Encapsulating lead paint can still have drawbacks

  • Encapsulation can wear off. For this reason, you should avoid encapsulating in high traffic areas such as floors, doors, drawers and windows.
  • Encapsulation is particularly a danger for wooden areas such as windowsills and trim where the sweet taste present in lead paint or the feel of biting on the wood might encourage a child or pet to bite through the encapsulation. Most types of encapsulation will better deter this compared to doing nothing or simply painting over it, but the danger of exposure from damage is still there.
  • Encapsulants themselves can have chemicals that are hazardous.
  • Encapsulation can reduce details in surfaces such as trim or crown molding.

A few things to consider when encapsulating

  • Make sure the surface is smooth, clean, not glossy and not damaged. If it’s damaged, fix the area and also the source of the damage. If it’s glossy, the area may need to be roughed up in order for the encapsulation to adhere properly, which can release lead dust. If there are cracks, paint flaking or other issues with the surface, those issues should be remedied. As these issues are mitigated, be careful to prevent exposure to the lead paint.
  • There are several types of encapsulants to choose from. Apply the encapsulation according to the instructions. Different surfaces can require different encapsulation products. The types of encapsulation products include:
    • Flexible membrane coatings. These are polymers applied with a roller, brush or airless spray gun.
    • Hard but flexible membranes. These are epoxy or polyurethane polymers applied with a roller, brush or airless spray gun.
    • Hard, thick, inflexible coatings. These are cement like materials containing polymers usually applied with a trowel.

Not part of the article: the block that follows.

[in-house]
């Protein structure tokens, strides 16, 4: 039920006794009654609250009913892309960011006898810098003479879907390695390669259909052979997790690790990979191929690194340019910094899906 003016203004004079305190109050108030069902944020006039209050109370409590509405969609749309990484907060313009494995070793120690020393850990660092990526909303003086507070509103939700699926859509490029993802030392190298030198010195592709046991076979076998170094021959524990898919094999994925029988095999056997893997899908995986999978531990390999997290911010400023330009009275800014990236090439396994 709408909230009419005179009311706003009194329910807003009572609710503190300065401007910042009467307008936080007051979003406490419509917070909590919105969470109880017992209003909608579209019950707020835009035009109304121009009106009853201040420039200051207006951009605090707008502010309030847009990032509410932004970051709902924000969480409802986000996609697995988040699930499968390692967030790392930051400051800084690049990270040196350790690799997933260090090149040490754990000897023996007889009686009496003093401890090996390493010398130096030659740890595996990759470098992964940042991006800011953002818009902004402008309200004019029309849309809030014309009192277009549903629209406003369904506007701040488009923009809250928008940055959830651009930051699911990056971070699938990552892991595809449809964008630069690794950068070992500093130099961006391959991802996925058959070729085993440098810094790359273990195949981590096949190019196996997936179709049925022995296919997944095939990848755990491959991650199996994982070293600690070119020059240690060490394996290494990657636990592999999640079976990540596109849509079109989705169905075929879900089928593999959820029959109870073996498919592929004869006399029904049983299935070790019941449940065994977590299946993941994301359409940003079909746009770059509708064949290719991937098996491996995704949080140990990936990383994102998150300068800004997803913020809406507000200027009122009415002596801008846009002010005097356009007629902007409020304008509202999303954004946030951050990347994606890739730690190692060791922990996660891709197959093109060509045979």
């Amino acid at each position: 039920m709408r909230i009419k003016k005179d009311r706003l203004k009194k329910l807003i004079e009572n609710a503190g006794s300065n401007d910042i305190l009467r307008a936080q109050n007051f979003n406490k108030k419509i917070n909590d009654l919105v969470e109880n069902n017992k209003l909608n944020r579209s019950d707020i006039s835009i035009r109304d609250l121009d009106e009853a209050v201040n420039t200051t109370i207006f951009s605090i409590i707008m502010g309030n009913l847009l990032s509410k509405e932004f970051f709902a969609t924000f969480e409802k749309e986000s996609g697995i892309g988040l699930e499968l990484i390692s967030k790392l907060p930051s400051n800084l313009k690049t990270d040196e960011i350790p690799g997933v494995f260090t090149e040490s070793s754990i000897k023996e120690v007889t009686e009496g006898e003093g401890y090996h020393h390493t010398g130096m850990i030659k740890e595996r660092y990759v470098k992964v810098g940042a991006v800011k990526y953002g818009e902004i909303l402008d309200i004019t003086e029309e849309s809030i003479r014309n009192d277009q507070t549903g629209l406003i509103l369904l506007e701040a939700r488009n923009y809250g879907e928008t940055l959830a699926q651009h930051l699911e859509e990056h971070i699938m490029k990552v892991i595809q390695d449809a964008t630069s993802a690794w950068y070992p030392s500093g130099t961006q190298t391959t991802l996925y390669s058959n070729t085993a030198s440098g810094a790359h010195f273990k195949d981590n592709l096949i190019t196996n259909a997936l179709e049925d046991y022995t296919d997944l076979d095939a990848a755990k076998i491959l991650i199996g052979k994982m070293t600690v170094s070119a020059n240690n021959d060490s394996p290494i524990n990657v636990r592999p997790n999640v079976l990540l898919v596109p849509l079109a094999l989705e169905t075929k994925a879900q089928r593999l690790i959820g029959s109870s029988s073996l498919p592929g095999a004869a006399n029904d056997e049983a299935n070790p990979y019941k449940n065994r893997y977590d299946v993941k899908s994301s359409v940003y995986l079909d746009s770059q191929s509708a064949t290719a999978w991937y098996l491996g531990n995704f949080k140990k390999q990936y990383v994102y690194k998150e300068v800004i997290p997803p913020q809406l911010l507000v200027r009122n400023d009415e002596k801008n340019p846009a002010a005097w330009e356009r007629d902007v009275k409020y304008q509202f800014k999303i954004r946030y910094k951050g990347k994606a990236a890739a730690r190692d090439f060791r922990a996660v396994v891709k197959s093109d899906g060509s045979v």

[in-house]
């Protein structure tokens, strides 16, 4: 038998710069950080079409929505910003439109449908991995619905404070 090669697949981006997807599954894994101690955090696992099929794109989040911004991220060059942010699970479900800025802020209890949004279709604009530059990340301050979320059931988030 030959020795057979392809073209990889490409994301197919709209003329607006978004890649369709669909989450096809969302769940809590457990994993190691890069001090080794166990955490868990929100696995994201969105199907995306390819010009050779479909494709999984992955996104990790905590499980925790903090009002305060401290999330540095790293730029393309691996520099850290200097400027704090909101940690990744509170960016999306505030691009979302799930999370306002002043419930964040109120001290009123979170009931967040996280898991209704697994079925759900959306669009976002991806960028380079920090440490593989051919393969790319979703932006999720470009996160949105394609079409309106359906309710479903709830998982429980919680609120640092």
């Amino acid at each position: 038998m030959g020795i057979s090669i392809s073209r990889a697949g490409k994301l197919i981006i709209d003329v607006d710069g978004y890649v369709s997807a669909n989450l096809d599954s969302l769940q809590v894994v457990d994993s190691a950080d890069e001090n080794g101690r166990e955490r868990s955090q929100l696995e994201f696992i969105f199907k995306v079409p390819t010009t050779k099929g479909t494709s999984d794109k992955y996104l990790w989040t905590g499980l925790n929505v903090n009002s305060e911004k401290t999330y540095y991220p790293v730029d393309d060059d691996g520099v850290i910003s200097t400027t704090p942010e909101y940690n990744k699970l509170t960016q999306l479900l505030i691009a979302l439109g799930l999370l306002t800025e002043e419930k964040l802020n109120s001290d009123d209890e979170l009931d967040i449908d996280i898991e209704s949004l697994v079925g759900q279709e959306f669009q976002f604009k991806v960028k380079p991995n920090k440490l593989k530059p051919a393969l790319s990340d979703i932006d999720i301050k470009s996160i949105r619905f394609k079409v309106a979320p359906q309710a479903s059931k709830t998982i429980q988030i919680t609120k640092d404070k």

Using building materials to cover lead paint

In some cases, covering lead paint with building materials is another option. Make sure none of the old lead paint is still exposed, such as in corners. The lead paint can still be disturbed during the process, so safety precautions are necessary to avoid exposure and you may need to hire a professional. Ensure that down the road there won’t be issues with the covering surfaces that require removal (cracks or bulges forming, wanting to change the style of the room, etc.) as that could be an even more expensive problem. You’ll need to prepare the surface appropriately for the method you choose. There are quite a few options, including:

  • Covering with a sheet of drywall.
  • Covering with wallpaper.
  • Covering with shiplap. Many types of shiplap leave a gap between each board. If this is the case, make sure the gaps are encapsulated or mitigated properly. Be aware that if the gaps are big enough, children could still get through with their fingers, pencils, crayons or other tools they might come up with and some pets could still get to the paint. Chipping or paint dust could also fall through the cracks.
  • Covering with wall paneling.

Tips for how to remove lead paint

A proper removal is the surest remediation, but removal can also be the most dangerous and costly. This is because removal can create more exposure to lead from lead dust than other methods and the cosmetics of the mitigated surface still generally need to be dealt with. As indicated earlier, lead paint removal should be done by a qualified professional. If you’d like more details on how a qualified professional will go about this task — or you want to mitigate the residence you live in and have the talent, time and willingness to go through great effort to ensure the safety of yourself and those you live with — you can read Steps to LEAD SAFE Renovation, Repair and Painting published by the EPA.

Look past the paint. Lead also may be present in soil tracked into the house, on some children's toys and even in older pipes and plumbing.

The information in this article was obtained from various sources not associated with State Farm® (including State Farm Mutual Automobile Insurance Company and its subsidiaries and affiliates). While we believe it to be reliable and accurate, we do not warrant the accuracy or reliability of the information. State Farm is not responsible for, and does not endorse or approve, either implicitly or explicitly, the content of any third party sites that might be hyperlinked from this page. The information is not intended to replace manuals, instructions or information provided by a manufacturer or the advice of a qualified professional, or to affect coverage under any applicable insurance policy. These suggestions are not a complete list of every loss control measure. State Farm makes no guarantees of results from use of this information.